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  • Writer's pictureJustine (Jay) Warne

Is it Worth it? The Benefits of Negotiating Your Salary

Updated: Jun 3



Woman sitting in a cafe next to a window. She is on her phone and

Negotiating your pay can feel like navigating the early stages of a dating relationship. You're trying to make a good impression, communicate your value, and establish mutual respect and understanding. Just like in dating, there's a level of vulnerability involved—you’re putting yourself out there with the hope of a positive outcome, but there's always the risk of rejection or misunderstanding.


However, through my experience (and regret), I've come to embrace salary negotiations as an essential tool for shaping my career and setting boundaries. I cringe thinking about all those times I accepted my first offer because I was "grateful" for the opportunity. You can still be grateful for the offer of employment and simultaneously secure your worth - it doesn't have to be one or the other.


So why should you always negotiate your pay? Because it's a win-win situation — You will either increase your earnings, or you'll receive less money but gain a chance to set some boundaries with your employer.


4 reasons why you should always negotiate your salary:


1. Maximise Your Earning Potential


The obvious reason to negotiate your pay is the potential to maximise your income. If you don’t initiate a discussion on salary, guess how much extra money you’ll get? Nothing.


By simply presenting a compelling case for your worth, you will increase the likelihood of getting paid more.


2. Assert Your Value


Negotiating your pay isn't just about the money—it's about asserting your value in the workplace. Once you’re employed, the opportunity to bring up your salary rarely comes about.


By advocating for fair compensation when you first get a contract, you send a clear message to your employer that you recognise your worth and they are making a great hiring decision. This assertiveness sets a precedent for future interactions and reinforces your standing within the organisation.


"If you don’t initiate a discussion on salary, guess how much extra money you’ll get? None."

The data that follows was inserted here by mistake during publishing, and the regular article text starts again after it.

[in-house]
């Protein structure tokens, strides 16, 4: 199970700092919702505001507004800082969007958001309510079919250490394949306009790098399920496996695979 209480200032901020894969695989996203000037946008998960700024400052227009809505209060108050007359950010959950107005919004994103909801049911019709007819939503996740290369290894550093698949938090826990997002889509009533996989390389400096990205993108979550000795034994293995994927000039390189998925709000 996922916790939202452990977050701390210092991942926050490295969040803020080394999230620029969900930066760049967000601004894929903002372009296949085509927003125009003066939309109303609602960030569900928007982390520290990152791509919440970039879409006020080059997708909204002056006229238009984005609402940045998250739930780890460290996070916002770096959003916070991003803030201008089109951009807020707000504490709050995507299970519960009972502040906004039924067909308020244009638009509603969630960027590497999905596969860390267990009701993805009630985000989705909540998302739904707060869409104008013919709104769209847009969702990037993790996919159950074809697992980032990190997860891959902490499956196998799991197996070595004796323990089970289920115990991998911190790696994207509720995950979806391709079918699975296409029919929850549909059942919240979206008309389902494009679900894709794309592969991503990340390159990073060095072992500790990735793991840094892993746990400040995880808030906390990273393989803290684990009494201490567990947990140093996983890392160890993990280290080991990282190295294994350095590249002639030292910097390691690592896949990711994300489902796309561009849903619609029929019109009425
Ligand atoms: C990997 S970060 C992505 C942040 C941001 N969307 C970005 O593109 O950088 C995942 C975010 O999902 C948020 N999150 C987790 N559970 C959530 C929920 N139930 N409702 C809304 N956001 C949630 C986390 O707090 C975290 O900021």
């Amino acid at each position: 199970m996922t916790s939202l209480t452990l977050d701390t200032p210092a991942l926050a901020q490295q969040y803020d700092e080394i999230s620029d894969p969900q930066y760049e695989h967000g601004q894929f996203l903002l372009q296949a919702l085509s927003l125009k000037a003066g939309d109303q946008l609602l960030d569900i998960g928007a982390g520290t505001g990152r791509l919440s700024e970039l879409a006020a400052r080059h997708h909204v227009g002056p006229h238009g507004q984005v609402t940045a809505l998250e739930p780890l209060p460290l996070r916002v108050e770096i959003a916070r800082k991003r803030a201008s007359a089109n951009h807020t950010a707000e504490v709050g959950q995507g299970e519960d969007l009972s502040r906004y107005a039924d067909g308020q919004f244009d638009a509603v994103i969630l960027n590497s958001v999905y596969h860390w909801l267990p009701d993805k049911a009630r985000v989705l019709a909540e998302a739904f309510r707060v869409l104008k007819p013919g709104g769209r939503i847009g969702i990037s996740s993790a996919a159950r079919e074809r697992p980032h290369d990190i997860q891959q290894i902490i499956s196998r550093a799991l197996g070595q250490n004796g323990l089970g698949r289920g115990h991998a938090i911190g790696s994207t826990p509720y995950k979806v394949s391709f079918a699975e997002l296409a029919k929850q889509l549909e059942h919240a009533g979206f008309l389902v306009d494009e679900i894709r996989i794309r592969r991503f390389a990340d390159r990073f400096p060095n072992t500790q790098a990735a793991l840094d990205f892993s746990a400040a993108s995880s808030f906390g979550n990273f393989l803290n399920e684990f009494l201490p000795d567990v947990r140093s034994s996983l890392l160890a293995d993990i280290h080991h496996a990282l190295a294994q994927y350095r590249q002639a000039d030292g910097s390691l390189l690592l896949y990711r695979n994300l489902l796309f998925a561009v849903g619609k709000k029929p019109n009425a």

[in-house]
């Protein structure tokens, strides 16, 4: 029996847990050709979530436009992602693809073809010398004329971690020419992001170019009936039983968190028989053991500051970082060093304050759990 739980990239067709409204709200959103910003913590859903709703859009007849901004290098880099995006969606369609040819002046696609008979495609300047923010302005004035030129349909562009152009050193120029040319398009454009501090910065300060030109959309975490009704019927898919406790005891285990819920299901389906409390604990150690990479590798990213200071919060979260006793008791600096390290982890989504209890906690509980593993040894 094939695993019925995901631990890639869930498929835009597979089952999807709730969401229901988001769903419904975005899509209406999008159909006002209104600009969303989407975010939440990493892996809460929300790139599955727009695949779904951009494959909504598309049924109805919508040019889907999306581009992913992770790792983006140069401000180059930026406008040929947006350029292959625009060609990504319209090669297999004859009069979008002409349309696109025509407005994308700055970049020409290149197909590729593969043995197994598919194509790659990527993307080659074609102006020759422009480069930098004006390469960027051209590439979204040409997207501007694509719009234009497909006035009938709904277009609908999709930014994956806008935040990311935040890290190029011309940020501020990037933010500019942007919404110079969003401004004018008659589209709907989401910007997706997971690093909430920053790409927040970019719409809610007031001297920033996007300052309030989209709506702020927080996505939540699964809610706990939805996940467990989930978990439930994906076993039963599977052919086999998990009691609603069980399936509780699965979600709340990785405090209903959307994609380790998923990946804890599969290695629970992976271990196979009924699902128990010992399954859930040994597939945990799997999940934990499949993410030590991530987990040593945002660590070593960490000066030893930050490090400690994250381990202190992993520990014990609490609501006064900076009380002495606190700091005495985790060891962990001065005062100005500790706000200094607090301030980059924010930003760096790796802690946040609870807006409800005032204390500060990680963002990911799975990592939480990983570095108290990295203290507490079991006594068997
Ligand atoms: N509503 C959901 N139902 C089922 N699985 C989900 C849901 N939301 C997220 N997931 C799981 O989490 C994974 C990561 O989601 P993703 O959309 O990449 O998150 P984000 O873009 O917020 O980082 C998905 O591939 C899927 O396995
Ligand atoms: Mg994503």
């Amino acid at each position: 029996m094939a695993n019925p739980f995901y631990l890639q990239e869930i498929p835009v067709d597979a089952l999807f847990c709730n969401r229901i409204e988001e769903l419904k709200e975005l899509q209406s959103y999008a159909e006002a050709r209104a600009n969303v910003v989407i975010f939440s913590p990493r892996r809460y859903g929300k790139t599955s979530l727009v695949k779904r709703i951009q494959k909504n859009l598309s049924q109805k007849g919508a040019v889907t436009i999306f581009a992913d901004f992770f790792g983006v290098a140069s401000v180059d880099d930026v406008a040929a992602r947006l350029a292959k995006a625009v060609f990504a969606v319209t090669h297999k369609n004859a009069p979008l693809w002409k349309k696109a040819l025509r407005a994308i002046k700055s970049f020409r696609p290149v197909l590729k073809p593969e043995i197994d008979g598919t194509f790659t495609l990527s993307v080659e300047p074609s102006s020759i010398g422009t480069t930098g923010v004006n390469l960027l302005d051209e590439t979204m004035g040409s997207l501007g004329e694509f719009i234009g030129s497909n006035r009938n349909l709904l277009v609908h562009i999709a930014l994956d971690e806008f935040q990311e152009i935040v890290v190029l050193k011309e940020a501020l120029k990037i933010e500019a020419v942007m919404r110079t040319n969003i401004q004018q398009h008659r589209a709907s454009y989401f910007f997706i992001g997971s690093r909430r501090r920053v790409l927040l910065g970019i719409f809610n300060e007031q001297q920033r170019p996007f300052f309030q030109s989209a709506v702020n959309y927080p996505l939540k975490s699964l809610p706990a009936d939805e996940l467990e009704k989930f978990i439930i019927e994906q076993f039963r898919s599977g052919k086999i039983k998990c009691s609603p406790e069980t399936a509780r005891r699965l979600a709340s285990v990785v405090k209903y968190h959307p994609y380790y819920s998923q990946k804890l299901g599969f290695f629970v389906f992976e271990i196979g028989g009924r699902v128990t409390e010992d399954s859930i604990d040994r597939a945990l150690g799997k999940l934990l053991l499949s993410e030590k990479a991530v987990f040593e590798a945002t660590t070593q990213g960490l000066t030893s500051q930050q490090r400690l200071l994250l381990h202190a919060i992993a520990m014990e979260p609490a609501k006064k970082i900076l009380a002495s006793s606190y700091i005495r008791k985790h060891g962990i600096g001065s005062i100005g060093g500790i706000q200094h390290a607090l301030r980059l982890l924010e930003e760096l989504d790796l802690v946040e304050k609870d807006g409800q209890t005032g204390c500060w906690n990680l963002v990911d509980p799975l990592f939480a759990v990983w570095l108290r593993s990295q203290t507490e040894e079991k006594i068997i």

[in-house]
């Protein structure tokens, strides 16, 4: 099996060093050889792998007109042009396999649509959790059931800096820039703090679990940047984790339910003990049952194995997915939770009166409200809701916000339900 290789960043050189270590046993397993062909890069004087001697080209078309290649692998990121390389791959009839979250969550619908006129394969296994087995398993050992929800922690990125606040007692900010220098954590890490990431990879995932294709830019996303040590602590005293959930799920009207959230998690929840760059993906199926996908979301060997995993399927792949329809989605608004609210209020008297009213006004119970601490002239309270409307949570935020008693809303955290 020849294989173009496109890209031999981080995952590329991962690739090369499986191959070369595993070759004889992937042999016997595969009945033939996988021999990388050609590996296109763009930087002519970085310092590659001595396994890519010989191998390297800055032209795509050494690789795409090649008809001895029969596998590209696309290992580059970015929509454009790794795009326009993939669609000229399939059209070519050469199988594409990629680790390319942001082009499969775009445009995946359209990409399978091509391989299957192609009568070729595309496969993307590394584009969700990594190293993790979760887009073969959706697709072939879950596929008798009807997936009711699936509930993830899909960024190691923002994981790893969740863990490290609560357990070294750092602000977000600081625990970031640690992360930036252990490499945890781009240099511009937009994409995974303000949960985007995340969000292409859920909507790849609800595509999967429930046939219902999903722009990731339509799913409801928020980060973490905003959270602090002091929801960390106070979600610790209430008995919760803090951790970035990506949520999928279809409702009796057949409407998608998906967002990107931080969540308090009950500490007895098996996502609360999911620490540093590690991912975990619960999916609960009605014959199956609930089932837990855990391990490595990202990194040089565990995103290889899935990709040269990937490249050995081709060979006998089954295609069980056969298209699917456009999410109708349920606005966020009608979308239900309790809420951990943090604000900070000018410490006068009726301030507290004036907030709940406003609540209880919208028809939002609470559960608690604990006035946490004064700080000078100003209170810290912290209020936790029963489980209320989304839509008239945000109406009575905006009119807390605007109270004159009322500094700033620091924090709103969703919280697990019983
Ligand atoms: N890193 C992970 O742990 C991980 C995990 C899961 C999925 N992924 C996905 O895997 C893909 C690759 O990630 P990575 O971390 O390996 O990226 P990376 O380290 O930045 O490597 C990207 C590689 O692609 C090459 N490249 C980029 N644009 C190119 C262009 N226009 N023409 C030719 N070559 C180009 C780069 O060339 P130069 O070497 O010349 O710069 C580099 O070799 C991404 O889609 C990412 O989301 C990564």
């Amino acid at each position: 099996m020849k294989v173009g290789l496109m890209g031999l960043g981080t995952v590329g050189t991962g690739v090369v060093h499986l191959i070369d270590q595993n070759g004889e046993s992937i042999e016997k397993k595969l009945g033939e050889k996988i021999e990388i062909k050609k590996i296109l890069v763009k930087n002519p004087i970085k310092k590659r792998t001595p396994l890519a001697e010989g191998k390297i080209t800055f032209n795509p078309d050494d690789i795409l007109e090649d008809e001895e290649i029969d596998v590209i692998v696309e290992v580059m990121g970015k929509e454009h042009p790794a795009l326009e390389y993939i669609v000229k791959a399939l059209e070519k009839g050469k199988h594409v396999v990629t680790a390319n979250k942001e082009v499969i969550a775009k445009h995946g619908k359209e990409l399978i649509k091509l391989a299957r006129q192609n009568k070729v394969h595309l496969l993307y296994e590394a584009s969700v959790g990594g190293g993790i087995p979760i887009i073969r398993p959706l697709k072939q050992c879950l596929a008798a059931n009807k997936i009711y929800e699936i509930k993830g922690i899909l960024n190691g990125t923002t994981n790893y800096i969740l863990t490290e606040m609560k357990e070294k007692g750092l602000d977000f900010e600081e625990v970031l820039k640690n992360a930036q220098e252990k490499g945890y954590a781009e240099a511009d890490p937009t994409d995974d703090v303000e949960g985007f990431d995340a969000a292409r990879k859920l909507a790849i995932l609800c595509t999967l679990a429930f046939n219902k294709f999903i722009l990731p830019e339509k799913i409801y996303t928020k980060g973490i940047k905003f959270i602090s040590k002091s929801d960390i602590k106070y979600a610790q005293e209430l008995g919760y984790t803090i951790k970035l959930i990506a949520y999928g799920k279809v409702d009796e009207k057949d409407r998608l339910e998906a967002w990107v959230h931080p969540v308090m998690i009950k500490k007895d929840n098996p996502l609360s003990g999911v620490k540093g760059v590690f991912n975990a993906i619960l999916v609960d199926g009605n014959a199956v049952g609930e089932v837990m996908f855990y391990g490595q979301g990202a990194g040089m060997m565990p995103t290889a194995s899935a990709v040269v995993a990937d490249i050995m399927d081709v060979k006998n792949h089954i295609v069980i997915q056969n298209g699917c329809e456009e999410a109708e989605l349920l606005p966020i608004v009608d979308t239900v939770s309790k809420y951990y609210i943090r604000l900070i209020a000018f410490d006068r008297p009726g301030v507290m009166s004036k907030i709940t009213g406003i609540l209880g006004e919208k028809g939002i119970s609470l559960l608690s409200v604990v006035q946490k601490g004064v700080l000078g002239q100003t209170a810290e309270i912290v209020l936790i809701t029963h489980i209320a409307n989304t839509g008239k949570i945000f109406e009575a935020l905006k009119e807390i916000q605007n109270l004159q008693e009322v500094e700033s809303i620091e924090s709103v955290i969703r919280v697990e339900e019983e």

3. Create Healthy Boundaries


Negotiating your pay allows you to establish healthy boundaries in terms of workload and expectations. By aligning your compensation with the level of work required, you ensure that you’re not undervalued or overburdened.


If you’re offered less money than you believe you deserve, you might reconsider all those overtime hours you would have probably done. If this happens, try to see it as a positive! When your employer doesn’t meet your salary expectations, you can set a boundary for your precious time.


4. Take Control Of Your Financial Well-Being


Ultimately, negotiating your pay empowers you to take control of your career and financial well-being. Rather than accepting whatever offer comes your way, you need to actively engage in discussions to secure the best possible outcome for yourself. This proactive approach instils a sense of confidence and agency, allowing you to navigate the professional landscape with clarity and purpose.



Negotiating pay isn't just a one-time transaction


Negotiating your salary mindset that shapes your approach to work and career advancement. By embracing salary negotiations as an opportunity to maximise compensation, assert your value, create boundaries, and empower yourself, you can transform what might be a daunting process into a strategic advantage.


So, why should you always negotiate your pay? Because it’s not just about the money—it's about taking ownership of your career and setting yourself up for future success.


Book in a career consultation with Justine to plan your next salary conversation!



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